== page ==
When thou sittest to eat with a ruler, consider diligently what is before thee: And put a knife to thy throat, if thou be a man given to appetite. Be not desirous of his dainties: for they are deceitful meat. Labour not to be rich: cease from thine own wisdom. Wilt thou set thine eyes upon that which is not? for riches certainly make themselves wings; they fly away as an eagle toward heaven. Eat thou not the bread of him that hath an evil eye, neither desire thou his dainty meats: For as he thinketh in his heart, so is he: Eat and drink, saith he to thee; but his heart is not with thee. The morsel which thou hast eaten shalt thou vomit up, and lose thy sweet words.
The wise man is guarding, in those verses, against two of the great leading sins of a fallen nature; the lust of the flesh, and the pride of life. The sin of luxury, and the deceitfulness of riches. And what multitudes among the sons of men are continually falling by their means. The Lord Jesus, in his unequalled manner, gives a caution against the surfeiting and drunkenness and cares of this life, lest the great day of account come in the midst of our enjoyment and find the soul unprepared. Luke 21:34.
Speak not in the ears of a fool: for he will despise the wisdom of thy words. Remove not the old landmark; and enter not into the fields of the fatherless: For their redeemer is mighty; he shall plead their cause with thee. Apply thine heart unto instruction, and thine ears to the words of knowledge. Withhold not correction from the child: for if thou beatest him with the rod, he shall not die. Thou shalt beat him with the rod, and shalt deliver his soul from hell. My son, if thine heart be wise, my heart shall rejoice, even mine. Yea, my reins shall rejoice, when thy lips speak right things.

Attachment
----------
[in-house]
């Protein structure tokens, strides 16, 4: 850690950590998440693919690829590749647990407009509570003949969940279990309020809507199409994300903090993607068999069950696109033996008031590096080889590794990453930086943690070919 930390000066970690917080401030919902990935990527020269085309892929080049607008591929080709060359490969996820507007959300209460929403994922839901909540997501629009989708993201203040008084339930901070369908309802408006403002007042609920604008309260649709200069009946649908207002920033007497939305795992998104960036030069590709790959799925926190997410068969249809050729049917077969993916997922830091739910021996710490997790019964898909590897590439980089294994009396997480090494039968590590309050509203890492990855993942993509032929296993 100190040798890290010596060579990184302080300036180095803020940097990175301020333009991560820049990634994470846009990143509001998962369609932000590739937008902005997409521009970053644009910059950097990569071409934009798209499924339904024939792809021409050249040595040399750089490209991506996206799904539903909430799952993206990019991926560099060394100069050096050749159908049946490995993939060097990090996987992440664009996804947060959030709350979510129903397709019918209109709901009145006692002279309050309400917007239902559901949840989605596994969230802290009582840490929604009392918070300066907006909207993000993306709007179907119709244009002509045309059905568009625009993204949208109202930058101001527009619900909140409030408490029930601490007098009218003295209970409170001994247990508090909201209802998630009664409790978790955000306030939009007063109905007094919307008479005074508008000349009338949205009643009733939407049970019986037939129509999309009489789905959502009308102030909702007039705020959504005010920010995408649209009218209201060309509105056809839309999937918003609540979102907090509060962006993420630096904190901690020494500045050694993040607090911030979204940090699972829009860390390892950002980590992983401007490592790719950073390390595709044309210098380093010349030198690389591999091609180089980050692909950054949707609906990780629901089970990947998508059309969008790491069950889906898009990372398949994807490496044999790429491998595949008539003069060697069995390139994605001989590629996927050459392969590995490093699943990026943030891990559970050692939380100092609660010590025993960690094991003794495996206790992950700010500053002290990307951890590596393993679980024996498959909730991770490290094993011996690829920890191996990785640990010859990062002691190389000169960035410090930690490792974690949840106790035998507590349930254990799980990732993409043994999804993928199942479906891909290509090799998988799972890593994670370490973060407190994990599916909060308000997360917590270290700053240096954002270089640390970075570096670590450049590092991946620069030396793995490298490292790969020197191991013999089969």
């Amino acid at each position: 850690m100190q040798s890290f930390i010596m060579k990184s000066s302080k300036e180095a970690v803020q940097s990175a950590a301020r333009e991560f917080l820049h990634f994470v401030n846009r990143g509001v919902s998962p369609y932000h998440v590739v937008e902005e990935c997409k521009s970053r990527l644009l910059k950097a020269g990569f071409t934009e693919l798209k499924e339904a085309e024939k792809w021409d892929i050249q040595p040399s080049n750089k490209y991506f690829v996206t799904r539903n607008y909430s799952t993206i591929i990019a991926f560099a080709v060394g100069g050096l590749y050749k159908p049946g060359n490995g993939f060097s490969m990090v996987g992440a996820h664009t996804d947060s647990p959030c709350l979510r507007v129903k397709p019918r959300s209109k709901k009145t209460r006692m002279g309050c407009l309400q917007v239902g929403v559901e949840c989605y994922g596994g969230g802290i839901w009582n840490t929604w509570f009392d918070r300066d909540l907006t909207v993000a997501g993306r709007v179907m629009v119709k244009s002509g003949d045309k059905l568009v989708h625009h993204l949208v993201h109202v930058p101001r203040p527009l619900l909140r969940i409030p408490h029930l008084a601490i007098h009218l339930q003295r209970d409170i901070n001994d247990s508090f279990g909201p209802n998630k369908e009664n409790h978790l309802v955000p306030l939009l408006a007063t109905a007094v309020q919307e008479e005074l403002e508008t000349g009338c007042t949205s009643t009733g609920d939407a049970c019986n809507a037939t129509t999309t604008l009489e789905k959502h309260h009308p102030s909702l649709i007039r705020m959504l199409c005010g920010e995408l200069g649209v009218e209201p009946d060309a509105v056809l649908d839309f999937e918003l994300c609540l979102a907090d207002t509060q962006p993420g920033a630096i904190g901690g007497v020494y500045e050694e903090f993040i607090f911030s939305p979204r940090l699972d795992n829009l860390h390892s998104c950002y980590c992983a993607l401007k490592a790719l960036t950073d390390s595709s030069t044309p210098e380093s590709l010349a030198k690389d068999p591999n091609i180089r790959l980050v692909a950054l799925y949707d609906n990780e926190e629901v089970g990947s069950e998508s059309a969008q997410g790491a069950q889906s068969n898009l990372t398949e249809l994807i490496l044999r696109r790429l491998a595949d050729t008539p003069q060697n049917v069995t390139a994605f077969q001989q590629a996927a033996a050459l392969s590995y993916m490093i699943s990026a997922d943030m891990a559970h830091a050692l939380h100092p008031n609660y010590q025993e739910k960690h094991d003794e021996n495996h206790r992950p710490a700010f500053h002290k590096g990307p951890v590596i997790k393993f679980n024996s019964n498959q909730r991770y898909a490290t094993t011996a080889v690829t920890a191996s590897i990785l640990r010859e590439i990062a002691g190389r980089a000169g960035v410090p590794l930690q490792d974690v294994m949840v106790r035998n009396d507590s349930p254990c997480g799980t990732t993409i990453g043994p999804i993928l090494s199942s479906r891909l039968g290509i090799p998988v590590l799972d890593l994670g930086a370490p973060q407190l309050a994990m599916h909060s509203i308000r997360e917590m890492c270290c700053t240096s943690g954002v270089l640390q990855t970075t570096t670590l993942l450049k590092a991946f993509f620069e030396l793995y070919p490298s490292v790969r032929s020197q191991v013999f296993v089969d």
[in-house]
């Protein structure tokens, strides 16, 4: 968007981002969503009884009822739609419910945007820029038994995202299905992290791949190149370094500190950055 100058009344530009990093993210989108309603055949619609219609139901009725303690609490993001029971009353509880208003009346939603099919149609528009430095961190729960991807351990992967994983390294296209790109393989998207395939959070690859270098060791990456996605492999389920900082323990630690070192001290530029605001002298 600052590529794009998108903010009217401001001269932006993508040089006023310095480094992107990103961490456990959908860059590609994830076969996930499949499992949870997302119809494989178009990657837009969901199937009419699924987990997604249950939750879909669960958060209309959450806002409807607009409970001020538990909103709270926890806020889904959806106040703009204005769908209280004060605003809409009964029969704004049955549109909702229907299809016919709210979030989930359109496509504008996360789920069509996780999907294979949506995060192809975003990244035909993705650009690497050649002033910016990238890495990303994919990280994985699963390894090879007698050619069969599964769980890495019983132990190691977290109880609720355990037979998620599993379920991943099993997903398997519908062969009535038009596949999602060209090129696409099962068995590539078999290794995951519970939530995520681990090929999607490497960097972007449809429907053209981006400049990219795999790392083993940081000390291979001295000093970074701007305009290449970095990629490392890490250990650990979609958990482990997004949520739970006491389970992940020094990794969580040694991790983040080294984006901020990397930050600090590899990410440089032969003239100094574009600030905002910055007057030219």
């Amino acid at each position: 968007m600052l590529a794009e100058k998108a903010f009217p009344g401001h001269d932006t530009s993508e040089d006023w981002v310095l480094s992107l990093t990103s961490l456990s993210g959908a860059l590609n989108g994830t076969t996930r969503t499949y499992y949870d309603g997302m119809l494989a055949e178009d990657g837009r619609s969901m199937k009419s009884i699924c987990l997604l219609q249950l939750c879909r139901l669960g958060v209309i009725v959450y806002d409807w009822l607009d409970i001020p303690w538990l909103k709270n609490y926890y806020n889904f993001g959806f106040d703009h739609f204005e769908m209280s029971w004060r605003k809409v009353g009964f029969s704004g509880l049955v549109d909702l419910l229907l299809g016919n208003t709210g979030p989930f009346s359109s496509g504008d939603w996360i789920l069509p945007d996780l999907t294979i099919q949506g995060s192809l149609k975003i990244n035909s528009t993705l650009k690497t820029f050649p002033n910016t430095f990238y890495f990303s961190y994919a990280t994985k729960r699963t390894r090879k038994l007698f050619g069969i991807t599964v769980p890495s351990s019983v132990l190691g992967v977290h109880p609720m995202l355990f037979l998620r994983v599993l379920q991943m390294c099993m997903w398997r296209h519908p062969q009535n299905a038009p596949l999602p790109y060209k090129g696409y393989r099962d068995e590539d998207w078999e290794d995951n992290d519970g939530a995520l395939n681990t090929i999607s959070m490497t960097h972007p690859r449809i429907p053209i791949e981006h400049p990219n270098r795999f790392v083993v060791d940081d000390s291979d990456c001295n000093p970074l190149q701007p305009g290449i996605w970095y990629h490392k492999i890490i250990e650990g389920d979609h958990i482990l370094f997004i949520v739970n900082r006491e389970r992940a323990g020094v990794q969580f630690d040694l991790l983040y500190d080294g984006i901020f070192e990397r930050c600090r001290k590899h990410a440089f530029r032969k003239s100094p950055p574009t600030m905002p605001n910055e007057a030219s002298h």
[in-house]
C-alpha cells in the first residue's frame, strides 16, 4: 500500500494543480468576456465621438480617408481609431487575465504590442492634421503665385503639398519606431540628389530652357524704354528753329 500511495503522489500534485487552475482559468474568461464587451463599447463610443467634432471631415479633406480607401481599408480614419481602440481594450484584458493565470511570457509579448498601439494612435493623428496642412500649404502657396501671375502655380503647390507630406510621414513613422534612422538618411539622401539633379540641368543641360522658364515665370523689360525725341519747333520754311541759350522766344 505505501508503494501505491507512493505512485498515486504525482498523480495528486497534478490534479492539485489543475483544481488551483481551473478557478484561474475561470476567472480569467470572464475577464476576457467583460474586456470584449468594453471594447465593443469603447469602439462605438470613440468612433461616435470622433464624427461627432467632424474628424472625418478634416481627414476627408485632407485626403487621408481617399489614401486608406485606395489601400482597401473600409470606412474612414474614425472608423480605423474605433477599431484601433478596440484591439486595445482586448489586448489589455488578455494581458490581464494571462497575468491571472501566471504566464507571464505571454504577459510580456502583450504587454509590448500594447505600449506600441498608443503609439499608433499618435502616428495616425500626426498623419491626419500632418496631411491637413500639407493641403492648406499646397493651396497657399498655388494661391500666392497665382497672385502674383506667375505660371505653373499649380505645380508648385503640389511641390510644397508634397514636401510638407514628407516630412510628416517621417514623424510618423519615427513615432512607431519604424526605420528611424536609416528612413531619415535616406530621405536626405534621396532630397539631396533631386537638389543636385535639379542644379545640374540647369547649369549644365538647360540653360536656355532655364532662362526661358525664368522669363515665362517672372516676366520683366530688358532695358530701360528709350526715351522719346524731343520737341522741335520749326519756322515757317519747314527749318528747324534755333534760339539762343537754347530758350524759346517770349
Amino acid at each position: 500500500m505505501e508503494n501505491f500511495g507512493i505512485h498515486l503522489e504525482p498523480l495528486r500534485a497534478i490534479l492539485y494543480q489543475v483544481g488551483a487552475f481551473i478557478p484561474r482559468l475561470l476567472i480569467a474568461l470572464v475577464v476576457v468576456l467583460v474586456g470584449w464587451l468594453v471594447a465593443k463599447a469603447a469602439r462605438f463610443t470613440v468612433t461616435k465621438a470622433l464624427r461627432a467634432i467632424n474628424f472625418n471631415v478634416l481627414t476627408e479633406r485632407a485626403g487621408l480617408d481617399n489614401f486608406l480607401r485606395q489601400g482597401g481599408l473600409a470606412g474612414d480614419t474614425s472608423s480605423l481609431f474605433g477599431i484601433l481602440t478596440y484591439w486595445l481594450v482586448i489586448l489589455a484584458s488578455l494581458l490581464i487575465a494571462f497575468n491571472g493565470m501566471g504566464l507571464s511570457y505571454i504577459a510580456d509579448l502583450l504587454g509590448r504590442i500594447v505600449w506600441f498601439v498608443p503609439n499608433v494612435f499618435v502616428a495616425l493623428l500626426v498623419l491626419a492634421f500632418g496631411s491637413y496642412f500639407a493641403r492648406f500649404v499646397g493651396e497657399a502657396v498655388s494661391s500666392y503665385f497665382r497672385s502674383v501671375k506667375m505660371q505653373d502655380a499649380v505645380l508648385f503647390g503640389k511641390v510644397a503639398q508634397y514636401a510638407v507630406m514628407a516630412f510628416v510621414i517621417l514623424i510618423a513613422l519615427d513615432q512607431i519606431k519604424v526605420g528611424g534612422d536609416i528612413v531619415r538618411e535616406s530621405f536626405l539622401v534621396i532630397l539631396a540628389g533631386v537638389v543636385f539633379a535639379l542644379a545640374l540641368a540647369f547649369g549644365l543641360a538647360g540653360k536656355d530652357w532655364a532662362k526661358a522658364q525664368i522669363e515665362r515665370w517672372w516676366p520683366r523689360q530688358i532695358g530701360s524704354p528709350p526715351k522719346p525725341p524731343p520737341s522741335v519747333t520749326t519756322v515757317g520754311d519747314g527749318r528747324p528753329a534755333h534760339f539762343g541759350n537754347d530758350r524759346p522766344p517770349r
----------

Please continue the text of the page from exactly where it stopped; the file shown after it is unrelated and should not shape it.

Here are precepts against another great leading sin, the lust of the eye, the coveting what is not our own; and in the accomplishment of wishes so dishonourable to trample over the just rights of such as cannot stand up for themselves. 1 John 2:16. What a blessed security, and indeed the only security is that, which ariseth from resting upon Christ, and having him for our treasure and portion. We have a beautiful sentiment of the Psalmist upon this occasion. Psalms 17:14-15.
Let not thine heart envy sinners: but be thou in the fear of the LORD all the day long. For surely there is an end; and thine expectation shall not be cut off.
Nothing can be more conclusive; by way of strengthening the faith of the believer, than what is contained in these verses. When we consider the transitory triumph of bad men, and the sure expectation of the just; this becomes enough to prop up the soul under all exercises. I pray the Reader to turn to a most delightful passage to this effect. Psalms 37:35 to the end.